Over the period, ABC TV and radio hosts advocated strongly in support of same-sex marriage, upon which the wider Australian community and political parties were divided. When the Turnbull Government announced plans for a postal plebiscite on the issue, advocacy for change continued, prompting a call for restraint from the ABC's editorial policy manager Mark Maley.[130]

An interview by ABC presenter Joe O'Brien with Lyle Shelton was the subject of a complaint by the Australian Christian Lobby. Bringing up Ian Thorpe's swimming achievements, O'Brien asked Shelton "what right do you have to participate in that joy, and take national pride in those achievements, if you now deny him the right to feel like an equal and experience the joy of marriage?"[131] In rejecting any perceived bias, the ABC said "It was a 'devil's advocate' question and not inconsistent with standards".[132]

Australia Day

The ABC is criticised for allegedly giving undue support to opposition to Australia Day being held on 26 January.[133] In 2017, the ABC's youth radio network announced that, after extensive consultation and opinion polling, it would no longer play its Hottest 100 Australian music list on Australia Day, choosing instead to broadcast the playlist on the fourth weekend in January.[134] The Federal Communications Minister Mitch Fifield said in response "I am bewildered by the ABC's decision to move the Hottest 100 from Australia Day. The ABC shouldn't be buying into this debate. Australia Day is our national day. The ABC should honour it and not mess with the Hottest 100."[135][136] In 2018, an opinion piece appeared on ABC's website suggesting the date should be moved to 1 January, citing symbolism.[137] Justin Milne, the chair of the ABC Board, held a meeting trying to convince the board to overrule Triple J's decision.[138]

Coverage of the Catholic Church

The ABC's coverage of the Catholic Church has been controversial. The Archbishop of Brisbane, Mark Coleridge, condemned the ABC in 2017 for an "antagonistic, one-sided narrative" of the Catholic Church.[139] Gerard Henderson of the Sydney Institute has written that "The ABC's focus on historic child sexual abuse in the Catholic Church stands in contrast to its failure to cover the public broadcaster’s own history in this area."[140] In the aftermath of the wrongful conviction of Adelaide archbishop Phillip Wilson in 2018, and the wrongful conviction of Cardinal George Pell by a jury in 2019, journalist Paul Kelly wrote that "calculated media assaults on Pell" had been "spearheaded by the ABC", contributing to an intense and unjustified public hatred of the Catholic leader and prejudicial environment in which to conduct a trial.[141]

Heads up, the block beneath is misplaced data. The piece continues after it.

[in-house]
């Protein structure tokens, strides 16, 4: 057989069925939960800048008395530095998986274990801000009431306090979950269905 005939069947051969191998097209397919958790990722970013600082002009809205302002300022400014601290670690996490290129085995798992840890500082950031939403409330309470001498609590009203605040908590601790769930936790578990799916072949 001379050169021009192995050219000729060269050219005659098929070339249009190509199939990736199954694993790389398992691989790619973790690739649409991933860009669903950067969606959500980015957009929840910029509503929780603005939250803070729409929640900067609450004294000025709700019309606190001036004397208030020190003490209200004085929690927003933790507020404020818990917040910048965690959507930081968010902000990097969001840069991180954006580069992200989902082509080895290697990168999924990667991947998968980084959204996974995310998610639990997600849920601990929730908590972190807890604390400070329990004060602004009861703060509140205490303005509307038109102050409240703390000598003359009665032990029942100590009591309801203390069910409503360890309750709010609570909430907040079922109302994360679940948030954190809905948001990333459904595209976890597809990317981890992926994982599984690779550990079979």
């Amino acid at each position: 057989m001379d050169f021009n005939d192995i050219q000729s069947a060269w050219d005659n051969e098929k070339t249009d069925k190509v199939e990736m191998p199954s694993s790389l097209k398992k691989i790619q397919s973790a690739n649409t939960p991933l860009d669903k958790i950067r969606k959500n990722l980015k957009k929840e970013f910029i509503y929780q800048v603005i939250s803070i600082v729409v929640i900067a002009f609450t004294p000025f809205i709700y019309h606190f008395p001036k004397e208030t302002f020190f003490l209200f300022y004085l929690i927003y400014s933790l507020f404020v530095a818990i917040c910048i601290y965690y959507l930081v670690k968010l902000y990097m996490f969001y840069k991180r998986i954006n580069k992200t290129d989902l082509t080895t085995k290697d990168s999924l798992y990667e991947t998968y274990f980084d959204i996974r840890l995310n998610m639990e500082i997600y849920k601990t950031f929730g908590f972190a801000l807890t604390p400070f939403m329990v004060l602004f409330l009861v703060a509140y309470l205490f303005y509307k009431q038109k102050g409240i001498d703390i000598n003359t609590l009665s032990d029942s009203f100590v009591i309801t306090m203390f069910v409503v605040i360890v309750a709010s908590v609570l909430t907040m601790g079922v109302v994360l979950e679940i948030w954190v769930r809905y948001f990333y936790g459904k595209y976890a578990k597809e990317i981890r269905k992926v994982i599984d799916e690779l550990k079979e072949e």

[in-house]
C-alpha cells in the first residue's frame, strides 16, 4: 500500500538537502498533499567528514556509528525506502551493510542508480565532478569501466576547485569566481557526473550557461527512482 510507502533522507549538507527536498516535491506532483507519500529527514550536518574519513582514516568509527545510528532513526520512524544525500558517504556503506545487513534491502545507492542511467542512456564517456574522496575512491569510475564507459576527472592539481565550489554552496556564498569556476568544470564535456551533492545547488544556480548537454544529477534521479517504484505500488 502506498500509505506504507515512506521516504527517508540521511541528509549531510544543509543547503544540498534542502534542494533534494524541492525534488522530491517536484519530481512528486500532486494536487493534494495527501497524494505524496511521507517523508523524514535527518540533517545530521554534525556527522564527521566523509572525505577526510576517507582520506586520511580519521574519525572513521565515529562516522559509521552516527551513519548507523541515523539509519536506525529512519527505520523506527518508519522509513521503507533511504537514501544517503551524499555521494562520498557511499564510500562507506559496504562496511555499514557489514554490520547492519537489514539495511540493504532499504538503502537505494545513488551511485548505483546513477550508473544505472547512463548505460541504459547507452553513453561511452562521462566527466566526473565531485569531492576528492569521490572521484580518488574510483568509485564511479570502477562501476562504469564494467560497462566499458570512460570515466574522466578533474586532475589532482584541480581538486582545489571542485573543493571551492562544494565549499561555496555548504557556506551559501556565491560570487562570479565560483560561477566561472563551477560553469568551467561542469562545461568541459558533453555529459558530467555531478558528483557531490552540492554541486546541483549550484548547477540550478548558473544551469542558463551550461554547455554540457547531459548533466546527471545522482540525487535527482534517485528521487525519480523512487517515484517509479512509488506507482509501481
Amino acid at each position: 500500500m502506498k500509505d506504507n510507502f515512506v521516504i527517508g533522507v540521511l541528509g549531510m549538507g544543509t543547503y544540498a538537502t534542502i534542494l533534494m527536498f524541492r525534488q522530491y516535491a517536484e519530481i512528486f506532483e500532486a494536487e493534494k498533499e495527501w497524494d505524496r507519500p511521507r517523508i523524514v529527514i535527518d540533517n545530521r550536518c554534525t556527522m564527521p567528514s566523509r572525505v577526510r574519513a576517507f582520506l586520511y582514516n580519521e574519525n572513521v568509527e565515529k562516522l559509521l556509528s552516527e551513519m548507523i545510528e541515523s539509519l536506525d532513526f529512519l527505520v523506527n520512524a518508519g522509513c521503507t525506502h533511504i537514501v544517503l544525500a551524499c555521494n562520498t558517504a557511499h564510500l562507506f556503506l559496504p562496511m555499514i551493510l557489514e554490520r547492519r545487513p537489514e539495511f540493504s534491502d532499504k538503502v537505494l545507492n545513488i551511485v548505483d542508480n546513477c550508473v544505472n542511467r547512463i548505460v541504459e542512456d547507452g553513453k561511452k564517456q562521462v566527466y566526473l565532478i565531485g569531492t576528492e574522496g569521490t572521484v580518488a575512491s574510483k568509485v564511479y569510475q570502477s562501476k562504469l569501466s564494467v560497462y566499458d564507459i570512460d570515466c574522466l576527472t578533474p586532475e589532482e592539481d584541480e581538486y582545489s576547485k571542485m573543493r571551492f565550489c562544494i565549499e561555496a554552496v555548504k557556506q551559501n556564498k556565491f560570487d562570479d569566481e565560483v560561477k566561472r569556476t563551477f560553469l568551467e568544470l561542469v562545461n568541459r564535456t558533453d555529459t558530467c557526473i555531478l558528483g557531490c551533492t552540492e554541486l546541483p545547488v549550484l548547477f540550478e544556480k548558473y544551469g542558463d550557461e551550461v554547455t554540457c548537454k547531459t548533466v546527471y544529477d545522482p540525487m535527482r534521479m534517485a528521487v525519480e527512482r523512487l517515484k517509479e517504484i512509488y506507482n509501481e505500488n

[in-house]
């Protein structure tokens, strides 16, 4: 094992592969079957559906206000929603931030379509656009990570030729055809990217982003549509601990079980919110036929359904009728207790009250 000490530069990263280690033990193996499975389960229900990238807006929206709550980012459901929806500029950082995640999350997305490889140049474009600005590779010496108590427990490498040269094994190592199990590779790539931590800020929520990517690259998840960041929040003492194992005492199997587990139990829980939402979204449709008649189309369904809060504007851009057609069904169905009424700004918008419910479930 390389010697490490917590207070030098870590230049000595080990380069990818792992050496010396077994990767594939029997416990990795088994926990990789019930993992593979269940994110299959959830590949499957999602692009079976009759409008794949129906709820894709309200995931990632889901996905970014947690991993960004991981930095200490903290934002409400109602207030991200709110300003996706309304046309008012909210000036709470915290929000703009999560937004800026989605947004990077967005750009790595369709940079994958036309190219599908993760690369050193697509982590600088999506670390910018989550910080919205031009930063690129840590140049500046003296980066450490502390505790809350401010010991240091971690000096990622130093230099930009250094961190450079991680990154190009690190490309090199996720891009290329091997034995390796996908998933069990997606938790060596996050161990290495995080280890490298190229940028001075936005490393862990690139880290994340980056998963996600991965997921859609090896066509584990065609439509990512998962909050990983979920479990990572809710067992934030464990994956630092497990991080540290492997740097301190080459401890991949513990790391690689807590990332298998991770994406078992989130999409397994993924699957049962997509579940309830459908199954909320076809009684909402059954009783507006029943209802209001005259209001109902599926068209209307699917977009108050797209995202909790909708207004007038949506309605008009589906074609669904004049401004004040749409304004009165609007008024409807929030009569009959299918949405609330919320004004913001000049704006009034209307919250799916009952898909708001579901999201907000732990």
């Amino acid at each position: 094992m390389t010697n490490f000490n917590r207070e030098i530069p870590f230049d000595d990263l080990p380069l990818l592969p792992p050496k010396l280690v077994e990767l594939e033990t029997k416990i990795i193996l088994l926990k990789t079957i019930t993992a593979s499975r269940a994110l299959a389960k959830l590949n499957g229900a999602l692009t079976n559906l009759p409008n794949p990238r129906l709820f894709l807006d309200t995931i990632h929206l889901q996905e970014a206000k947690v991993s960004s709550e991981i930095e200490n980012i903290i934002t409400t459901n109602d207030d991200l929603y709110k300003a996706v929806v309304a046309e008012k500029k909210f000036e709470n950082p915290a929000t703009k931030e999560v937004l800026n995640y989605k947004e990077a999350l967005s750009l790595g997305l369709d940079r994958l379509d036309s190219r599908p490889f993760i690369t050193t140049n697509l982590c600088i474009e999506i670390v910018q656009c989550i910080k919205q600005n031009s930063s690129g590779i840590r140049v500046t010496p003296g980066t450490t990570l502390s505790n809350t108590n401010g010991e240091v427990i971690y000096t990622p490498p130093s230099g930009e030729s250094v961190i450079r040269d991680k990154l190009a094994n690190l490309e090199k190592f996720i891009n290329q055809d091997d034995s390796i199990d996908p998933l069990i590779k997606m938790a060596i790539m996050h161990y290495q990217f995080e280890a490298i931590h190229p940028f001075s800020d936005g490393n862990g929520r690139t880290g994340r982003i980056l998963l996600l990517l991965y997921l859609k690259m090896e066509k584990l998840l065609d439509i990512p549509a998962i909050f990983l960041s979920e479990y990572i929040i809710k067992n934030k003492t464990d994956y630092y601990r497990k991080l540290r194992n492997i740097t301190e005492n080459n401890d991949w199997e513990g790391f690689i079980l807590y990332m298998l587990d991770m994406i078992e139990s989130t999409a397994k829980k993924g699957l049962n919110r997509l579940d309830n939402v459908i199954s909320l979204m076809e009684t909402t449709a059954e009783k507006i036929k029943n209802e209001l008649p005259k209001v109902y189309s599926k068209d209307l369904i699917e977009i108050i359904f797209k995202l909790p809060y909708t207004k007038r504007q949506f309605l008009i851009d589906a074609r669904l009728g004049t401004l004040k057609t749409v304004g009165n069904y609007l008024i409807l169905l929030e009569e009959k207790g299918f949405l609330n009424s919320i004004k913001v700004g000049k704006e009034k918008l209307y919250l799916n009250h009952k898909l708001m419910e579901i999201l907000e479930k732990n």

The ABC's coverage of the issue has also won praise including the awarding of the 'Melbourne Press Club 2016 Quill for Coverage of an Issue or Event for the report 'George Pell and Sexual Abuse in the Catholic Church' and the 2016 Golden Quill award to Louise Milligan and Andy Burns for their extensive coverage of Cardinal George Pell's evidence given at the Royal Commission into Institutional Responses to Child Sexual Abuse. In awarding the prize judges noted "Their interviews with victims were compelling, moving and handled with great humanity. The work delivered a series of scoops, including detailed allegations about the conduct of Cardinal George Pell. This is journalism at its best: giving voice to those who have long suffered in silence."[142][143]

Cardinal George Pell